Comic Book Review: Noble Causes Archives, Vol. 1

Comic Book Review: Noble Causes Archives, Vol. 1 written by Jay Faerber

Liz Donnelly is nervous about meeting her future in-laws.  After all, she’s just a normal bookstore manager, and they’re the Noble Family, celebrity superheroes, beloved across the world.  Her fiance Race Noble is nice enough, but Liz soon learns that behind the glitzy facade, the Noble family has severe problems that are tearing them apart.  When tragedy strikes, it could be the ending of Liz’s world, if not everyone’s.

Noble Causes Archives, Vol. 1

This Image Comics offering was a series of miniseries before getting approved for an ongoing (with a soft reset.)  It takes the soap opera aspects of modern superhero comics, and the idea of superheroes as celebrities, and runs with it.  Indeed, the soap opera is so central that it’s several issues before we see one of the family do something that matches the “hero” part of the genre.

At the beginning, the family consists of “Doc” Noble, an inventor/adventurer who has retreated into his laboratory more and more as the years have gone by, rather than interact with his brood; his wife Gaia, a nature mage from another dimension who craved the celebrity lifestyle and has crafted the family’s public image; Icarus, Doc’s robot assistant, who considers himself the dutiful son; Rusty, who recently suffered an “accident” that required transplanting his brain into a robotic body; Celeste, Rusty’s gold digger wife, who was unfaithful to him even before he became all metal; Race, a super-speedster who has the best emotional balance of the crew; Krennick, Race’s best buddy and son of family enemy Draconis, who has an unrequited thing for; Zephyr, only daughter and a rebellious teenager whose promiscuity has gotten out of hand; and Frost, Gaia’s son by a brief affair, who officially does not exist, and has been sleeping with Celeste.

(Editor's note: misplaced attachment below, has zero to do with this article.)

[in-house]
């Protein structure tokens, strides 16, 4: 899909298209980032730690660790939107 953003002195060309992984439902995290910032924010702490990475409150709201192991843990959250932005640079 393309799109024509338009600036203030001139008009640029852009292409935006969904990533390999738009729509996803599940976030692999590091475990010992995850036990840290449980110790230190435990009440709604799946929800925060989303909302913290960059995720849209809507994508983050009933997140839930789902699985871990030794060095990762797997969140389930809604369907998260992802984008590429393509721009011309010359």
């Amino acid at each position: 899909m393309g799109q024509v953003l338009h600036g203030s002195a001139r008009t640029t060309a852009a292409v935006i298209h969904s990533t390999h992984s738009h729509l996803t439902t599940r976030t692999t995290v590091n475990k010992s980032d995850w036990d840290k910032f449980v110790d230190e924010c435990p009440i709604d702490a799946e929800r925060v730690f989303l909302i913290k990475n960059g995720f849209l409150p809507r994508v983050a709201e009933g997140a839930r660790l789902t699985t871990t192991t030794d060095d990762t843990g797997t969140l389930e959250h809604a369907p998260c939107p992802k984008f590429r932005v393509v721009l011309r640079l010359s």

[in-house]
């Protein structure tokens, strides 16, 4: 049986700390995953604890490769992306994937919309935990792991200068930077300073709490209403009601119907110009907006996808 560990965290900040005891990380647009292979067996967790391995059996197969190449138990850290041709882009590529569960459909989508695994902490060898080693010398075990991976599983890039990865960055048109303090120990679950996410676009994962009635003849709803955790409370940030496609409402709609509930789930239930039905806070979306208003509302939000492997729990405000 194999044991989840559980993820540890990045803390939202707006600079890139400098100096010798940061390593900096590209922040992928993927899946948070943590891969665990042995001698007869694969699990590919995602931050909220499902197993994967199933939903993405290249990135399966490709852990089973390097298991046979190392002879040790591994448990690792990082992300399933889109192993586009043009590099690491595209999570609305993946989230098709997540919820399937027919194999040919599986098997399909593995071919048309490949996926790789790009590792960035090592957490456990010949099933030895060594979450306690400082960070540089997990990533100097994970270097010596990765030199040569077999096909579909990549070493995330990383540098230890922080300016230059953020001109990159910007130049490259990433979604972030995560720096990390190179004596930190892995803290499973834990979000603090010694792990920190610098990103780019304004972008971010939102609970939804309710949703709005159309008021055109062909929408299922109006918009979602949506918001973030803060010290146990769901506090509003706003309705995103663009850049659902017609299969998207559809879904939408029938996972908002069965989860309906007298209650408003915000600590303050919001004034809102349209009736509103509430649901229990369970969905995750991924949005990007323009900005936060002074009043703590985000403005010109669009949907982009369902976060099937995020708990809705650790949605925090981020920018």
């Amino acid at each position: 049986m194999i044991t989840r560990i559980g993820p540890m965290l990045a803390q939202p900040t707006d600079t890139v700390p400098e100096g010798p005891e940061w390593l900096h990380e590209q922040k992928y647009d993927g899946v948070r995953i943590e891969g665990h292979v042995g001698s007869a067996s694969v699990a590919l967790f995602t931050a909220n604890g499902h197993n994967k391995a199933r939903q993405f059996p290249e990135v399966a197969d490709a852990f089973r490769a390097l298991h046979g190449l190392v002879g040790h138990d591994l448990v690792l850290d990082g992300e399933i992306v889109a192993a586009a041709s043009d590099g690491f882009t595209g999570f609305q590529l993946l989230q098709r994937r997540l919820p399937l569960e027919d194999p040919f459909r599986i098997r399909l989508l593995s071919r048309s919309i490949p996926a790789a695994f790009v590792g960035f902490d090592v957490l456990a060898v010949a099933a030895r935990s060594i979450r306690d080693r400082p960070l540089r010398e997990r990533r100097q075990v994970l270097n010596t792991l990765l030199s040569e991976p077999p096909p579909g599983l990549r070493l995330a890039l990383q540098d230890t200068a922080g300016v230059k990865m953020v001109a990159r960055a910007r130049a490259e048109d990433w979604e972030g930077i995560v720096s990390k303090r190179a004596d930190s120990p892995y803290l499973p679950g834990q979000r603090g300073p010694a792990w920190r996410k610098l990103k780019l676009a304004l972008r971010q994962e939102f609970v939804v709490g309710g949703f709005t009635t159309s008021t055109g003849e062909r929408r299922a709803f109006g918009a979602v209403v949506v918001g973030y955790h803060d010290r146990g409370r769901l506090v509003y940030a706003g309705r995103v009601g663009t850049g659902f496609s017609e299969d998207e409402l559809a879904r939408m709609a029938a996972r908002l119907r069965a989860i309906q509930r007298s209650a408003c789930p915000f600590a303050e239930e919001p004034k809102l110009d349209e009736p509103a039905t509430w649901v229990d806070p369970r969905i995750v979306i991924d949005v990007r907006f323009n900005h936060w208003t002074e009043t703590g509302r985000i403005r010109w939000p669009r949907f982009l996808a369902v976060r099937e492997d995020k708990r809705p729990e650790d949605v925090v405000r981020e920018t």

Liz’s marriage to Race helps precipitate a series of events that bring to light several family secrets and relationship crises.  The series is really good at issue-ending cliffhangers.

This black and white reprint volume covers up to issue #12 of the ongoing, and the resolution of the Zephyr pregnancy plotline.  There were a number of back-up stories that flashed back to events before Liz met the family; instead of being bundled with the main stories of each issue they were published in, they have been placed at the end of the volume.  These stories explain some motivations and sometimes make the characters’ actions more sympathetic.

Content warnings:  There’s a fairly gory scene early on, a lot of talk about sex (and some near-sex scenes) and some rather disturbing implications in the backstory.   I’d say senior high school and up for readership.

Many of the characters are not particularly likable.  (When Doc suddenly starts being a somewhat better husband and father, Gaia worries that he’s terminally ill.)  But there are enough of them that are sympathetic or enjoyable to keep reading.

The art is by a number of different creators, mostly in the decent to acceptable range.

Recommended to comic book fans who are really into the soap opera aspect.

Manga Review: Bokurano (Ours)

Manga Review: Bokurano (Ours) by Mohiro Kitoh